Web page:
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Atmiyo Swajan: Diffused focus

A film that looks at the transforming equations in our urban societies and the pains that it can cause to those facing up to the harsher realities of these painful situations. And is euthanasia a way out of this situation.

india Updated: Jul 24, 2003 11:37 IST

Atmiyo Swajan
Director: Raja Sen

Coming across even an article on euthanasia is rare, let alone a complete, and rather long, feature film. So the central theme of Raja Sen's Atmiyo Swajan certainly comes as a surprise to most.

Innocuously titled Atmiyo Swajanor 'Relatives,' the film looks as much at the intra-family equations of Kolkata's Choudhury joint family.

At the head of the family is the patriarch, Buddhadev Choudhury, strict, principled, and as he ages, also detached from his surroundings. Whether this is because he wishes, or his circumstances make him is something the film tries to explore. But he is an impressive central character, who just cannot easily accept all that is going wrong around him.

He and his wife Manorama, played by two legends of Bangla cinema, Soumitro Chatterjee and Supriya Devi, find their world collapsing even as they are unable to do anything.

Though all the sons and their families stay together, the emotional bonding is frayed. The children are increasingly drifting away despite the couple's efforts to keep them together. Though the three sons all stay in separate units of the same house, alienation is apparent. The daughters, both married, have marital problems of their own, causing additional anxiety to the parents.

But probably emerges most starkly is the forced conversations that they have each other. Whereas the parents would probably want love and togetherness to be the bonding factors for the family, it is individual self-interests that actually links them. And when those clash, the real desires are exposed - something the parents can accept with difficulty.

Buddhadev has been very taken up the idea of euthanasia, and he persuades Manorama to take the step too. And as they about to pop the pills comes the news of the younger son-in-law having met with as serious accident. Manorama collapses, and is taken to the nursing home. A cerebral attack is diagnosed, and doctors give slim chances of survival. When Buddhadev is conveyed the news, he unhesitatingly ends his life, thinking they will be together again soon. While Manorama survives to come back to her house a widow…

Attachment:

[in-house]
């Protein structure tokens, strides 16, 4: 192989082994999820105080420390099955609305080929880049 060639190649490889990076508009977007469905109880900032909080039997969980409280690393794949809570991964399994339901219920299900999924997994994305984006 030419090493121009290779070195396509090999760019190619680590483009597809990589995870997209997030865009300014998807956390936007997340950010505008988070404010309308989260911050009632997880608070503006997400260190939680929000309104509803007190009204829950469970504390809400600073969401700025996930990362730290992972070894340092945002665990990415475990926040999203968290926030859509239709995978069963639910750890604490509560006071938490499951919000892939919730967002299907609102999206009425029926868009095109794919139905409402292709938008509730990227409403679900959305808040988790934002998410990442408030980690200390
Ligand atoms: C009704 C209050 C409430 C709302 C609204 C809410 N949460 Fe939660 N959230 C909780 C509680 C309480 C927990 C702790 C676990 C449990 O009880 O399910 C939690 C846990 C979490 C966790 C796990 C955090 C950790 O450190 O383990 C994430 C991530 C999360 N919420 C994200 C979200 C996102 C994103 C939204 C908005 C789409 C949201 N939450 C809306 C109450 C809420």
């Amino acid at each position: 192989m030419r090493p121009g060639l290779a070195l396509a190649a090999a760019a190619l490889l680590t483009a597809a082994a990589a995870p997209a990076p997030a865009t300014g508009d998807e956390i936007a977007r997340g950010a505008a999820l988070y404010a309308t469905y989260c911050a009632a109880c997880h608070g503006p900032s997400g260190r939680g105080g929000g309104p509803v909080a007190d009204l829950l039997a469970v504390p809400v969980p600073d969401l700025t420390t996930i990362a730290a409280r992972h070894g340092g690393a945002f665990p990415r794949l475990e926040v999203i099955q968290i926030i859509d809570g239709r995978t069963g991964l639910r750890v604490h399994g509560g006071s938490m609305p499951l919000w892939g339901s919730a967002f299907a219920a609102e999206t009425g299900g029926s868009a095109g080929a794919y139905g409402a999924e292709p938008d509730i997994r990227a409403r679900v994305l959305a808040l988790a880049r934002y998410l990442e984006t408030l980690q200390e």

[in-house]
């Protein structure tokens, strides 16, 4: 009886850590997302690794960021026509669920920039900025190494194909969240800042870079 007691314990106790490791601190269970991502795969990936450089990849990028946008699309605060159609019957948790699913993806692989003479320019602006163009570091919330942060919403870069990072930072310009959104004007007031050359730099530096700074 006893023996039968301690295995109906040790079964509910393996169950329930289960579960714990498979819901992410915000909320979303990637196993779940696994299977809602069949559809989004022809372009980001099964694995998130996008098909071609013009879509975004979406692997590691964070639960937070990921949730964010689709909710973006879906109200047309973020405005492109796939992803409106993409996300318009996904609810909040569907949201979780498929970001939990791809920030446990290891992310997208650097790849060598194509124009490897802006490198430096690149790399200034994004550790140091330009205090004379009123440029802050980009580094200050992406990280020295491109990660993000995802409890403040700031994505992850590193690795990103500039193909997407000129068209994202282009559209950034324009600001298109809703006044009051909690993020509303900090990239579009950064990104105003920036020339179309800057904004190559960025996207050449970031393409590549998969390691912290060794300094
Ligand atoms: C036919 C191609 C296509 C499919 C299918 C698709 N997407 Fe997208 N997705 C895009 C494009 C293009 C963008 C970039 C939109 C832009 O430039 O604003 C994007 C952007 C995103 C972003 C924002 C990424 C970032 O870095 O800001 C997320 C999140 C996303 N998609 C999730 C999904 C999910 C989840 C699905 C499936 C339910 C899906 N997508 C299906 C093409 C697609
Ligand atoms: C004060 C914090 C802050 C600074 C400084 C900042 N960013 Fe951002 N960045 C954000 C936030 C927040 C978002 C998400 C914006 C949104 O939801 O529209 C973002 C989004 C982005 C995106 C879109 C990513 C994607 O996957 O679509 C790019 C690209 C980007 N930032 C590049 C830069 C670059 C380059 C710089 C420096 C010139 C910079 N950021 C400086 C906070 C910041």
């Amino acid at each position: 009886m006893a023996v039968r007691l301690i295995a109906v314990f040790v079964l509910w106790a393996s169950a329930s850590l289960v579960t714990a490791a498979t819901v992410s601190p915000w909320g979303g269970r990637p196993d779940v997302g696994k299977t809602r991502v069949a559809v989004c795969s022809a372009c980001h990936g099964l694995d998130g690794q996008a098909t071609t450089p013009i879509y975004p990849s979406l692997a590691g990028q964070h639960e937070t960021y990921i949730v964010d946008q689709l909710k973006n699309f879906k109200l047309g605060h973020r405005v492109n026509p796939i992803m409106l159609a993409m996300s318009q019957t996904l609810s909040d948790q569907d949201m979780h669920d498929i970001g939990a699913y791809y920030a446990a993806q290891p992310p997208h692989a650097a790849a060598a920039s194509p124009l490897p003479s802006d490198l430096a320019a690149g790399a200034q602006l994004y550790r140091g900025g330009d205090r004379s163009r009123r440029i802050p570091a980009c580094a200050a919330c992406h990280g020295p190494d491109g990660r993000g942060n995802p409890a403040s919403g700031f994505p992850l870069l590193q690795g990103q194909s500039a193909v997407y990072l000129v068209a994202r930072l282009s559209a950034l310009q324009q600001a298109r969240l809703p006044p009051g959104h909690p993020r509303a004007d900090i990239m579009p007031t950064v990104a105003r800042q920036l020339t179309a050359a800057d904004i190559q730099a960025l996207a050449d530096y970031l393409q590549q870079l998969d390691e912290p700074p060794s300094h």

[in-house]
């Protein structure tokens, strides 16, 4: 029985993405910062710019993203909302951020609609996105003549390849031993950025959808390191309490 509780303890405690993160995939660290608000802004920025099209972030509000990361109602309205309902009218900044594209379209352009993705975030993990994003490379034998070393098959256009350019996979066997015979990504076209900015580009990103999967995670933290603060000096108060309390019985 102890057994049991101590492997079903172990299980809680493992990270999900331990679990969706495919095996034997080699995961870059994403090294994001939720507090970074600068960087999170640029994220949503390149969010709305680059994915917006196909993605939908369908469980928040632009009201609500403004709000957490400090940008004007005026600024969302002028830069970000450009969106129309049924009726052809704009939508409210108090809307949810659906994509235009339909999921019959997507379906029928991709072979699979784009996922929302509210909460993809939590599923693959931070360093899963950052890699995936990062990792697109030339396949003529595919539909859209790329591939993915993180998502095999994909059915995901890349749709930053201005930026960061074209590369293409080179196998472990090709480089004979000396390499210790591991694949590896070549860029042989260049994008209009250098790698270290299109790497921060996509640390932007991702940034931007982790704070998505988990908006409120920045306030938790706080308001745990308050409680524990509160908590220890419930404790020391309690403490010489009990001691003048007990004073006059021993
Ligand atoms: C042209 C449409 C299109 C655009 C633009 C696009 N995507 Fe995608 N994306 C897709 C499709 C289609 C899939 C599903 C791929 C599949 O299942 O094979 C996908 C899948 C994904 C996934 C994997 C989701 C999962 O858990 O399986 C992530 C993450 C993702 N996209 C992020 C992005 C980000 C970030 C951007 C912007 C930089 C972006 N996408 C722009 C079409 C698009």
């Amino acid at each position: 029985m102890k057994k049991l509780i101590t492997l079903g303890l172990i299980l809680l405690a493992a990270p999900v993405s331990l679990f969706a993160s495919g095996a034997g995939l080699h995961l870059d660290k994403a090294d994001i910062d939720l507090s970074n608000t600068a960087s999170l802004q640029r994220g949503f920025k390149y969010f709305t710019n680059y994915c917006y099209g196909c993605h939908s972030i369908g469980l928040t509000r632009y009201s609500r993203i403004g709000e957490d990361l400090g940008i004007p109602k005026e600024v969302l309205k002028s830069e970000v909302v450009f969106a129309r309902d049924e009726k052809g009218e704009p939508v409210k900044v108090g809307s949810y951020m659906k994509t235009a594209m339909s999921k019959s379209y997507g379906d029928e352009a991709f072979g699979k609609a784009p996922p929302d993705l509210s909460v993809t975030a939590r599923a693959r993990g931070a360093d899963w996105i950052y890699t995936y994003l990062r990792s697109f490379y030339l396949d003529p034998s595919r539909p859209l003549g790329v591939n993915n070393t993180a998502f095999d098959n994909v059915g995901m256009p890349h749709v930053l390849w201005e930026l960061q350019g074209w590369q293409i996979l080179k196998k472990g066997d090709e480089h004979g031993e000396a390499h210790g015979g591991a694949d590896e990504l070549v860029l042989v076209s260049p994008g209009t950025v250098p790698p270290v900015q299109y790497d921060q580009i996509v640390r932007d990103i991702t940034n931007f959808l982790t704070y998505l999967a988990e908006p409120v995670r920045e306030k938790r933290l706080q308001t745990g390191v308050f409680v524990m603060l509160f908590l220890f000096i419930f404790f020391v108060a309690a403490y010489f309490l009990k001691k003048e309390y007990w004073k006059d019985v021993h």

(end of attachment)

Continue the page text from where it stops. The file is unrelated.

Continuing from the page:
Part of the Notions of Solitude section at Cinefan, the film has a delicate portrayal of the how ageing can be a process attendant with pains that are a somewhat expected but nevertheless have the capacity to do much damage.

It is not just the theme that is a plus for the film, other factors - the plot, adapted from a story by Samaresh Majumdar, the impressive cast, fairly detailed characterization, and a look some of the very real problems that ageing brings.

Unfortunately all of this is overshadowed by the length of the film, 140 minutes - almost as if the director could bear to yield the editing scissors enough. Some of the moments are stretched and rather intrusive. The melodramatic element too is occasionally highlighted beyond the requirement.

The film ends up by examining as much the relations within the family as much as whether euthanasia is acceptable or not. The director makes a fairly strong case for it for most of the film, while the end reverses all the former arguments. Probably too much is attempted within a single film, which causes the focus to be diffused.

First Published: Jul 21, 2003 17:47 IST